Bringing yourself back to the present moment can be a helpful way to deal with intense reactions to a setback. The events leading up to a big setback often play like a movie inside our heads. When you catch yourself reliving the events or trying to “rewrite the script” of what happened, bring yourself back to the present moment by anchoring your attention to the breath and breathing deeply.
Notice what is happening right now: the time of day and details of your immediate environment. Where are you sitting? What scents surround you? What sounds? You can’t sense these things in any other moment than the one in which you find yourself. But also realize that, at least initially, you might have to do this exercise every few minutes until your emotions calm down.
Delay taking action.
Wait before you speak or take action. Many of us allow our emotions to prompt action that isn’t well thought out and that may result in unintended consequences. If we don’t take a breath and try to restore calm before we act, we can spend a lot of energy doing things that are not constructive. They may even be counterproductive! If you need to evaluate the action you’re contemplating, run it by a trusted friend who has no investment in the outcome. On the other hand, if you are paralyzed when you know you need to act, breathe your way through it and do the best you can.
Wait until your emotions calm down before making any big decisions.
Waiting until you calm down before making any big decisions is usually your best response to any upset. After a big setback, the emotional wave can have the force of a tsunami. Its power to distort your reality can be very great indeed.
So, wait, wait, wait and wait even longer. The dilemmas created by turbulent emotions usually resolve themselves into emotional clarity with the passage of time. Since most of the things you think when you are emotional are not altogether true, wait until your emotions have subsided. Don’t fall into the trap of believing that getting the decision behind you will solve anything, especially if that decision is made reactively.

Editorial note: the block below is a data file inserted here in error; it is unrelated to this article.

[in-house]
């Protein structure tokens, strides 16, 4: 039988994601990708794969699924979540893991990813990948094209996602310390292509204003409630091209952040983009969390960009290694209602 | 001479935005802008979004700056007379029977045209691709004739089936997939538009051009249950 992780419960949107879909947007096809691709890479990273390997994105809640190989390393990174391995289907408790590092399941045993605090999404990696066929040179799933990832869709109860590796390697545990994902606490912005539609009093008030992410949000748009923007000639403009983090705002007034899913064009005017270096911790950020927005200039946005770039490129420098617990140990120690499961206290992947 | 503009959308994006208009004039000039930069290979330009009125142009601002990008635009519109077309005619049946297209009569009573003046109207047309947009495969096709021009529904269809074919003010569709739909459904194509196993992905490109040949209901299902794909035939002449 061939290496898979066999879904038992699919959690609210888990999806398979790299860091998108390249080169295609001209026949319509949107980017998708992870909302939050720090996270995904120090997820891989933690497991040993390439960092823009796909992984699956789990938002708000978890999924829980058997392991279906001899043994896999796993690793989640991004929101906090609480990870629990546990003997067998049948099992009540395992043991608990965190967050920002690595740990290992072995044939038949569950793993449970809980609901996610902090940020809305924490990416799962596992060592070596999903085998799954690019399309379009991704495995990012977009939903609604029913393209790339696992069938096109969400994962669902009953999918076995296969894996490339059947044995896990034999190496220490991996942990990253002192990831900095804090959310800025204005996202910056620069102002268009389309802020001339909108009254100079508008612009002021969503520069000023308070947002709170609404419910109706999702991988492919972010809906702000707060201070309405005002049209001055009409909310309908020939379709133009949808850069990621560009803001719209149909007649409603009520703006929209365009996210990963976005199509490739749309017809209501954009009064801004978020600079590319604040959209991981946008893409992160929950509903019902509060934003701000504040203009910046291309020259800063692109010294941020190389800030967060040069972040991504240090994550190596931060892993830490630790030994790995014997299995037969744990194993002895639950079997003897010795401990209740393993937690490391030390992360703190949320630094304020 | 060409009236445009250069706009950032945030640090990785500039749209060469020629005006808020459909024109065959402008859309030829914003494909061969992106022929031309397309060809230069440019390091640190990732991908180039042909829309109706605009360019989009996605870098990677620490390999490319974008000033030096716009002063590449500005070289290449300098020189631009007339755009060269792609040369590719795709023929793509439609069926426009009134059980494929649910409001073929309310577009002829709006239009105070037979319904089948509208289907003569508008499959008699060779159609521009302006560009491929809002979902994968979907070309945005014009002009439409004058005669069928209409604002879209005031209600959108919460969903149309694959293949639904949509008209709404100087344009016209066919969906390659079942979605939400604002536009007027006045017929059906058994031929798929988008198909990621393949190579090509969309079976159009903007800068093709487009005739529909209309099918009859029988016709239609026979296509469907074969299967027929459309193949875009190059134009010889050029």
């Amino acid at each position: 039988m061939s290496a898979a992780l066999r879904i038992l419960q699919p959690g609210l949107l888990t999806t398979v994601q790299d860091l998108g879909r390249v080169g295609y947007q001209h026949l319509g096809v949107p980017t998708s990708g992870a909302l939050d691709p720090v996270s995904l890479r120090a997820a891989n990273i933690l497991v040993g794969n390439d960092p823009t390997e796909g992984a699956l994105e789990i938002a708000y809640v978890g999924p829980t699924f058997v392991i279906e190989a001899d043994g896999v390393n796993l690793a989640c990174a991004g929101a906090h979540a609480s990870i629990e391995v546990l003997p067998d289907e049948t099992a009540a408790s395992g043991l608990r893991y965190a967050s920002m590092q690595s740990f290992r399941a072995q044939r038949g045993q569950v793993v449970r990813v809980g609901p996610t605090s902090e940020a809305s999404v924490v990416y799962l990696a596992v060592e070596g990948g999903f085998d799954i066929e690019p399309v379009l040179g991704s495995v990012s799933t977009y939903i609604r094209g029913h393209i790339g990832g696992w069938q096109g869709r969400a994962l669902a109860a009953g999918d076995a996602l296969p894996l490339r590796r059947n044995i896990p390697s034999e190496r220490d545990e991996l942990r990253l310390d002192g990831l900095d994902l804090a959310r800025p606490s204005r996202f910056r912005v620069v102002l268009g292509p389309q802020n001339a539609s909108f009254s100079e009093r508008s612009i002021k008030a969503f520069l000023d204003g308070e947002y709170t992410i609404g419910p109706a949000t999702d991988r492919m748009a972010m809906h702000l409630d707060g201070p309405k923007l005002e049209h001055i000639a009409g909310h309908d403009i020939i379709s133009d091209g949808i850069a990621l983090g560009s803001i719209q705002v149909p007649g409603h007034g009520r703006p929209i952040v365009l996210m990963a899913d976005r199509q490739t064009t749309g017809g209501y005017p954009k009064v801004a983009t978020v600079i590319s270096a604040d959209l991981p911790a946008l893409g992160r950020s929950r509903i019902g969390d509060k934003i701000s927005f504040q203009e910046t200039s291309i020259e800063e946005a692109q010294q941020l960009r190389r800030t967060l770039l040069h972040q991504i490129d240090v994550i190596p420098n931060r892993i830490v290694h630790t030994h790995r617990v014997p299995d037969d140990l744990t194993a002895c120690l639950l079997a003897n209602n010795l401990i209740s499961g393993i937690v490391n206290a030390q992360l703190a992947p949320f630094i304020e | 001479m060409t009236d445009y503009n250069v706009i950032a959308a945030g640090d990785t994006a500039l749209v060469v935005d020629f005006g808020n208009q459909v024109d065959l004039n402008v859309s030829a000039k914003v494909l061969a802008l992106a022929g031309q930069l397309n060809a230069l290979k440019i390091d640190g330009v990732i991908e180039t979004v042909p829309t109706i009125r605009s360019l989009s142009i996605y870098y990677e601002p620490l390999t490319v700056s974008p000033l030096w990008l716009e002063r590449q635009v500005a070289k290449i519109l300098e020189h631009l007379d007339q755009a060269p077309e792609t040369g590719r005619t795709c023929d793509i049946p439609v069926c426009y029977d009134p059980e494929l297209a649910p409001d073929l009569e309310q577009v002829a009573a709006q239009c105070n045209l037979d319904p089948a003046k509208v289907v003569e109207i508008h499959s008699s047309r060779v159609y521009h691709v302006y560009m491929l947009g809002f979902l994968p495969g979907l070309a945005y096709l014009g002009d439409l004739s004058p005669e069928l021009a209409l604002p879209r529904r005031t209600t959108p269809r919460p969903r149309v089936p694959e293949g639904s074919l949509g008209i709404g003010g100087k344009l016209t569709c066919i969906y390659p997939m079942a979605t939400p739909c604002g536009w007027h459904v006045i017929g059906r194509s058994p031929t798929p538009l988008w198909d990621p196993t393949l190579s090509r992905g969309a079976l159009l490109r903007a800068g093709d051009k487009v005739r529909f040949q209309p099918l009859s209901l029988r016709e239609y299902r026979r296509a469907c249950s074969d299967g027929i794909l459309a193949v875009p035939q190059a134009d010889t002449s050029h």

Be on the lookout for new opportunities.
When we undergo a setback, opportunities emerge that didn’t exist before the setback occurred. Although we may be unable to see them right away, changing conditions often reveal choices and resources that weren’t obvious under other circumstances. Without making up a fantasy or going into denial, it’s important to have faith that we will eventually be able to change difficult things for the better with time, patience, and the wisdom we always gain from meeting our challenges with willingness.
Keep in in mind that big setbacks usually represent our greatest opportunities for transformation. The key to actualizing these opportunities is simple but not easy: be willing to embrace the uncertainties that setbacks invariably magnify. Bottom line: come back to the now-moment, stay here, and wait until your clarity and calm are restored. Then, with a clear head, you can decide what, if anything, to do.
Using the tips in this post, I hope you can develop a comprehensive approach to coping with setbacks and moving forward in a positive direction.
If you’d like some tips for what to do when you’re waiting for your emotions to calm after a setback and before responding or making a decision, I’ve prepared this PDF for you to download:
Take good care : )